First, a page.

Sometimes I feel like Alice – I’m in a looking-glass world where black is portrayed as white, good is bad, or up is down. It’s at times like these when I’m likely to throw a Victor Meldrew fit at the apparent stupidity, cupidity or just plain bare-faced effrontery of those in charge, who have the power to dictate what we will experience in our daily lives.
What’s brought on this latest attack is the publication in yesterday’s Volkskrant newspaper of a two page spread covering the likely future of rail transport in the Netherlands.
The kernel of the report was the finding that breaking up the national rail network into separate chunks and putting services out to tender will reduce delays, according to research by network operator ProRail.
Let’s just savour that, shall we? And why would that proposition be true, in any meaning in the real world? Ah, we read, it’s because services will not be so interdependent, reducing the domino effect of delays, ProRail is quoting as saying.
Dear god in heaven, do these people not have two braincells to rub together?
Let’s just take a practical example. I want to travel from Amsterdam to my home – nearest station Varsseveld. That means that I’m using the Dutch National Railways (the NS) from Amsterdam until Arnhem, and then changing over to Syntus for the last hour from Arnhem to Varsseveld.
So excuse me, but surely for me, these services are interdependent – I want to step out at Arnhem and step onto a train bound for Varsseveld with the minimum of delay.
As a matter of fact, at the moment, Syntus (one of the independent rail operators that the Dutch Government is so in love with) offer what can only be described as a truly shitty service. I’ve lost count of the number of times that services have been delayed or cancelled, while the hapless train drivers run around like headless chickens, glued to their mobile phones receiving zero practical information.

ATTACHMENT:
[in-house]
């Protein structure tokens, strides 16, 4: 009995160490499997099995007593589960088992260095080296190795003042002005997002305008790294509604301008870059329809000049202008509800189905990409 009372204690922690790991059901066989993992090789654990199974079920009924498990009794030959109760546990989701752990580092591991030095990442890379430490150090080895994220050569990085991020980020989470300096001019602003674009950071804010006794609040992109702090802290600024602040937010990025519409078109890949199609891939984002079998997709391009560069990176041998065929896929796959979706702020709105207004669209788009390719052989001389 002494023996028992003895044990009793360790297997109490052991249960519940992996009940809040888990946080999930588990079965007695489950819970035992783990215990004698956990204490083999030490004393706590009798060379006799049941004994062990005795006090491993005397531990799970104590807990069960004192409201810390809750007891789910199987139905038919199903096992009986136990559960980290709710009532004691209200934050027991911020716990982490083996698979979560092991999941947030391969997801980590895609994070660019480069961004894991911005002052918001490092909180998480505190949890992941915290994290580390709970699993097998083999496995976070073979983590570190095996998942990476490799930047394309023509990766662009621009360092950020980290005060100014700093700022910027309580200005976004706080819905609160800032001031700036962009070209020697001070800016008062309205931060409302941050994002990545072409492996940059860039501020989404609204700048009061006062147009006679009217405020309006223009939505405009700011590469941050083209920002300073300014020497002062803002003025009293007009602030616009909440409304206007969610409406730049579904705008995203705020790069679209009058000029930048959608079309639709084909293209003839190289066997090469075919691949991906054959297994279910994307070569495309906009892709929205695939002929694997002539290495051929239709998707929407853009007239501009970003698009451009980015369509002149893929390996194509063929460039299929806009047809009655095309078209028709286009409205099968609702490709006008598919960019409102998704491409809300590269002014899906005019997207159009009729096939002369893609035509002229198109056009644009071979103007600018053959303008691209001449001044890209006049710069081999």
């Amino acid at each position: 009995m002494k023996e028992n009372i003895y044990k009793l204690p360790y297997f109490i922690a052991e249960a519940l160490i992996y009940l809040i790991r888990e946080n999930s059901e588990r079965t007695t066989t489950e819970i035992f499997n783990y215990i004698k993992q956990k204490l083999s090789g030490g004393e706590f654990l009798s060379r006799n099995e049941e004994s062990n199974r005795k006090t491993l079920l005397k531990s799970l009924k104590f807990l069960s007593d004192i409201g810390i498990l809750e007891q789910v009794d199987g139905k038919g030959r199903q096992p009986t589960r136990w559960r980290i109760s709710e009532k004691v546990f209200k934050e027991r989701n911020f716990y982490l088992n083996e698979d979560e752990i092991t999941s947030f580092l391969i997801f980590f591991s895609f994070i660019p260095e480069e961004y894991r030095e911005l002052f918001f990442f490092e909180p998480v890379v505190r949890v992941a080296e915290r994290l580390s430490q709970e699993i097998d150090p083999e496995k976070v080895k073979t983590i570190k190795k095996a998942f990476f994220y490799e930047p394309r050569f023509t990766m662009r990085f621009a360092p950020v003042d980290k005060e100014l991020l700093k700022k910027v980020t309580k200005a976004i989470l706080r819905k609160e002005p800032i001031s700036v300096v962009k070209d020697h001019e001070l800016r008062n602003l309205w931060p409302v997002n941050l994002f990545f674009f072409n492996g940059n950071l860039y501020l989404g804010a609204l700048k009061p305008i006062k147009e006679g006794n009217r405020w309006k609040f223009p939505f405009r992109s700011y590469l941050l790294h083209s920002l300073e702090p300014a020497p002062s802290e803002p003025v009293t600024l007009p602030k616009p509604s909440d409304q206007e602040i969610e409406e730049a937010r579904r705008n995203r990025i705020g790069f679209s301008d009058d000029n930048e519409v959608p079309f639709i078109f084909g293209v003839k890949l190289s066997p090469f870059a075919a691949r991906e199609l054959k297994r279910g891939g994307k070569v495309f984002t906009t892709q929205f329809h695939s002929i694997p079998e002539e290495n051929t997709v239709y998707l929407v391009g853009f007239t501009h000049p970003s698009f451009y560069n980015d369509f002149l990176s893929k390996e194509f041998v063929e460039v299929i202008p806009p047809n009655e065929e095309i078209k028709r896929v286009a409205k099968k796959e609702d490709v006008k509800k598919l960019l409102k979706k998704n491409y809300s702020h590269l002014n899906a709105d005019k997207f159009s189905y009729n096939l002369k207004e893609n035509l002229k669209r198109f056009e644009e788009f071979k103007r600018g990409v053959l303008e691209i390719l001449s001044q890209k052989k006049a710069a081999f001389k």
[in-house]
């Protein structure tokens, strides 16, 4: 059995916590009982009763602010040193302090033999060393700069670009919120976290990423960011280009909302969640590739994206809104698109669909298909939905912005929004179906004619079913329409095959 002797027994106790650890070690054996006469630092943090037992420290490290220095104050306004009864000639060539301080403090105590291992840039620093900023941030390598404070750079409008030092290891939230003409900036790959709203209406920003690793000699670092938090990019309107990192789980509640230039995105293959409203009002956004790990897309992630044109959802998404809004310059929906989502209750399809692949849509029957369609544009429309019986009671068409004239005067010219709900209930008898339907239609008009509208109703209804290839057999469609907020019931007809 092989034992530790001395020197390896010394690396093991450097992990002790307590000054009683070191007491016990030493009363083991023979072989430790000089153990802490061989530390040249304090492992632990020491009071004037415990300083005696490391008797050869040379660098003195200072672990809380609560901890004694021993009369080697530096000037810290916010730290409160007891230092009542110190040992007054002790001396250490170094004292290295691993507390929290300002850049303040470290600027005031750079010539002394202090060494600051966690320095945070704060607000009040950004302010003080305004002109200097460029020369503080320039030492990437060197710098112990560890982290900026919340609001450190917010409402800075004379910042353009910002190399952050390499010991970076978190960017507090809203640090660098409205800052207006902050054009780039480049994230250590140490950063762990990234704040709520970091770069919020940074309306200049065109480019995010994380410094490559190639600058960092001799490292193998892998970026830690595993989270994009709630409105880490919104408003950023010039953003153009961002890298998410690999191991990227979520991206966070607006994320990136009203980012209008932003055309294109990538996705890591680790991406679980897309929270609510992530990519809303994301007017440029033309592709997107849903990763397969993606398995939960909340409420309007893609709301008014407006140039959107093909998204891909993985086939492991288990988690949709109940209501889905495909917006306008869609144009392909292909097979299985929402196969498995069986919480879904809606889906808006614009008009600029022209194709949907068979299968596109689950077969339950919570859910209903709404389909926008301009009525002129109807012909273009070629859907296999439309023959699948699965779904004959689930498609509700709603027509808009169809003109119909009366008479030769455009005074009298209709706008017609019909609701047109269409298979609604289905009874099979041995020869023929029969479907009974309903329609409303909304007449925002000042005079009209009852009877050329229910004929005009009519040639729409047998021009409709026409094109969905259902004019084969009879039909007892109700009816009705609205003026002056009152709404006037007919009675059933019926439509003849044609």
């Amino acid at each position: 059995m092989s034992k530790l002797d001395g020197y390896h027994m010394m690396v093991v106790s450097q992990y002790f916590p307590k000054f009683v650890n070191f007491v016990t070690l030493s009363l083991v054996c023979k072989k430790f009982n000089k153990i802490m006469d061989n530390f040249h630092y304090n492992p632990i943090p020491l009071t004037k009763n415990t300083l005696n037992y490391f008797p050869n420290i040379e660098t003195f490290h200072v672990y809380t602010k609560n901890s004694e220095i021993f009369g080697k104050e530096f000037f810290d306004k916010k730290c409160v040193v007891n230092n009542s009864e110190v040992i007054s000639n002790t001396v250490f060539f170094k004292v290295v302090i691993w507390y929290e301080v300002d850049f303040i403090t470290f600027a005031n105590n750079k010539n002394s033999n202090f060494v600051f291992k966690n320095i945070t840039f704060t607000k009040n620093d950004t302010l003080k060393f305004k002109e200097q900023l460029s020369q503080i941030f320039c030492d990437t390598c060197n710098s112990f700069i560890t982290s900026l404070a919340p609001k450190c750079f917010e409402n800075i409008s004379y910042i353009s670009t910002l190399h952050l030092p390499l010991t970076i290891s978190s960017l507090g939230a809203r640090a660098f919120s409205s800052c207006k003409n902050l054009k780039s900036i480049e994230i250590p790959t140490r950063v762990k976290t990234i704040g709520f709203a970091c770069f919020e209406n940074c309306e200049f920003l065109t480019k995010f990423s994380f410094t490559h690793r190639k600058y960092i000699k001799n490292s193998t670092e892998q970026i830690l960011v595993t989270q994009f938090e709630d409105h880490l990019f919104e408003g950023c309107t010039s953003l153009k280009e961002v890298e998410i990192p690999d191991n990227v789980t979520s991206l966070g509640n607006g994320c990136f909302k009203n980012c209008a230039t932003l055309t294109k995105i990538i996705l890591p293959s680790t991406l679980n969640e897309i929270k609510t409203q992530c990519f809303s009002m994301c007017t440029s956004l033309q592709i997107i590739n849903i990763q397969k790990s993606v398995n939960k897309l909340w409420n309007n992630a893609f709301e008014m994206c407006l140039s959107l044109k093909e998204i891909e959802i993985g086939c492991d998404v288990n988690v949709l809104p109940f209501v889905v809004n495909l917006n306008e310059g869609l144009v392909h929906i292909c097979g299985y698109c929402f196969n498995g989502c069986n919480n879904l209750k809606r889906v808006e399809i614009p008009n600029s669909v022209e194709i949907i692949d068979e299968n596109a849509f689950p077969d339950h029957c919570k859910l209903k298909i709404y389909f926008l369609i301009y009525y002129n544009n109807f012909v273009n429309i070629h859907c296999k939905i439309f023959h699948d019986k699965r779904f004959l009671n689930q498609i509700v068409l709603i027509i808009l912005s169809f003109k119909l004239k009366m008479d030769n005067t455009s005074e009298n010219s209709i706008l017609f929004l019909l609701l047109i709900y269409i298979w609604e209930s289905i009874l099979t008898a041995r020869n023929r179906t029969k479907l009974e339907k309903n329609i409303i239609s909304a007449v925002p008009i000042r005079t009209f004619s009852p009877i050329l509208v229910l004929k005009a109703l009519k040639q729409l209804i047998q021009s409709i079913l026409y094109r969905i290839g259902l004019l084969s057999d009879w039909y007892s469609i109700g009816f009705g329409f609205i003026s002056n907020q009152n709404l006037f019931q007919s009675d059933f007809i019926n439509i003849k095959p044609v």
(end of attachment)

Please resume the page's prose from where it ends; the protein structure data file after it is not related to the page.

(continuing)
On more than one occasion, I, together with my fellow travellers in the outer regions of Hell, have been herded from one platform to another in Zevenaar at the behest of the Syntus staff for what seemed like hours at a time. “The next train for Winterswijk will leave from platform 3”, “no, platform 4”, “no, that’s going back to Arnhem”, “Platform 1”, “no, we’re putting buses on” – so three train’s worth of passengers have to fight for seats on a single bus.
So, ProRail, don’t tell me that delays are not interdependent. Wherever they happen, they will have a domino effect on the individual traveller, if that traveller is where the delays are.
I note, with a roll of my eyes, that the ProRail research report was carried out at the request of the private rail operators. I can’t say I’m totally surprised at the findings then, although it only serves to underline the fact that we are indeed in looking-glass land.
And, oh joy, because of the love affair the Dutch Government have with the idea that more independent operators make for more efficiency, we have the situation to look forward to that if we want to travel from Amsterdam to Varsseveld, we will have not two, but three train operators to deal with: the NS, Breng and Syntus.
It’s at times like this when I earnestly wish to be face to face with the authors of these research reports and the faceless bureaucrats who decide our transport fate and slap them hard around the face with a wet fish.